Luckily for El Nino, his American and British agents were as generous as they were supportive. As much as Rivers, Lent, and Austin added fuel to El Nino’s success in New York City, El Nino’s ambition and praise shifted to Washington. By September 1865, El Nino was in contact with one of the best Music Hall directors in Washington: Canterbury Music Hall & Theatre’s director of amusements Mr. George Lea.15 No other agent in the musical theatre or circus business ever had so many performers on their salary list at the same time. Known for his financial security and success, Lea usually had over one hundred performers under a year’s contract.16 Under Lea’s direction, El Nino’s movements were tightly managed, yet Lea, like Rivers, Lent, and Austin, rented El Nino out to other agents and directors, thus allowing him to be seen at various theatres by distinct audiences.17 When Lea announced that he secured El Nino—that is, “the wonder of the age” in the gymnastic/circus business—the Washington press was in awe at Lea’s dedication to the public seeing as, at the time, he presented the Washington public with Little Eddie, one of the most innovative child performers on the American stage.18

Though indebted to the likes of his father, Lent, Austin, and Lea, British agent Mr. F. Strange was most notable for El Nino’s trans-Atlantic career. In the summer of 1866, Strange brought ten-year-old El Nino to London, Bristol, and Kent and advertised him as “the American Child Wonder.”19 El Nino was exhibited at prominent theatrical spaces such as the Royal Alhambra Palace,20 the Hall-by-the-Sea,21 and Hengler’s Cirque.22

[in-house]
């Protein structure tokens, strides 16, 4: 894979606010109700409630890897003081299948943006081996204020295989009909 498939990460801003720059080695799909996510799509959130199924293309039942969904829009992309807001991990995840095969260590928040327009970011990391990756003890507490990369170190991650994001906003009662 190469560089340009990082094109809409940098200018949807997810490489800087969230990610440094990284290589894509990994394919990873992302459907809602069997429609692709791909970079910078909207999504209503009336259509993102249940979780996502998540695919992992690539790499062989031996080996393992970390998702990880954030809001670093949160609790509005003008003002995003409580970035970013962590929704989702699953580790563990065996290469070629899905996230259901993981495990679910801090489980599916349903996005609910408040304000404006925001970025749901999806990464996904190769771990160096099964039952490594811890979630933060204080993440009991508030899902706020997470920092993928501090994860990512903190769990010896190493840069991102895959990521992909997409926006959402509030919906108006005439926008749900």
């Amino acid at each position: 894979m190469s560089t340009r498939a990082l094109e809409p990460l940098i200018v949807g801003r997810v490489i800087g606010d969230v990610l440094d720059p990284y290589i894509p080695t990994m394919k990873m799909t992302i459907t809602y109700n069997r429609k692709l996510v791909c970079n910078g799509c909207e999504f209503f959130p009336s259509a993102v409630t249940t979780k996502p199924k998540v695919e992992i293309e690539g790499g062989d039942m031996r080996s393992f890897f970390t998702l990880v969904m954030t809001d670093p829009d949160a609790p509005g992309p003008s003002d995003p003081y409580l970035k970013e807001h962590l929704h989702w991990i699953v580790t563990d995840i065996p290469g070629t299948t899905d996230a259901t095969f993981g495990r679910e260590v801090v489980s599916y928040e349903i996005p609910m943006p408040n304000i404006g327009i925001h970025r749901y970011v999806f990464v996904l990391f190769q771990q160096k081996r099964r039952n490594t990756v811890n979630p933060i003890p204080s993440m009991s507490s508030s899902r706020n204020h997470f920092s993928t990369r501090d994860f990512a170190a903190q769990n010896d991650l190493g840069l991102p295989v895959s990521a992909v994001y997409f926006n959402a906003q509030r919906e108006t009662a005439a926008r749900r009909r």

After four years of unmatched success (1863-1867), moving from the United States to Britain and back again, audiences and reviewers readily compared El Nino to a highly trained and expensive horse.23 Just as horse fanciers admire robust horses that are intelligent, graceful and well trained, Anglo-American audiences transformed El Nino into a hybrid of human and horse; and in this the corporeality of El Nino’s acrobatic and fearless body in performance seemed to blend with the expensive horses he rode on. El Nino was described as unpredictable, yet capable of being trained to please his owner (audience).24

Unlike a horse, however, El Nino—sometimes blindfolded—often carried a child twice his size on a quarter-inch rope suspended in the air from the stages to the galleries of various theatres.25 This added fuel to theories of El Nino’s superhuman nature of existence. This reputation—coupled with his ability to terrify and appeal to audiences simultaneously—earned El Nino attractive titles such as “the Super Stud of Horses,” 26 “the Premiere Equestrienne of the World,” “The Wonderful Boy Artist,” 27 “the Star of the World,” “the Child Artiste” and “the Remarkable Juvenile.” 28 A sustained theme in Little Eddie’s repertoire, therefore, was the desire to testify to the vitality and imaginative freedom with which various Anglo-American audiences associated with the otherworldly of juvenile character.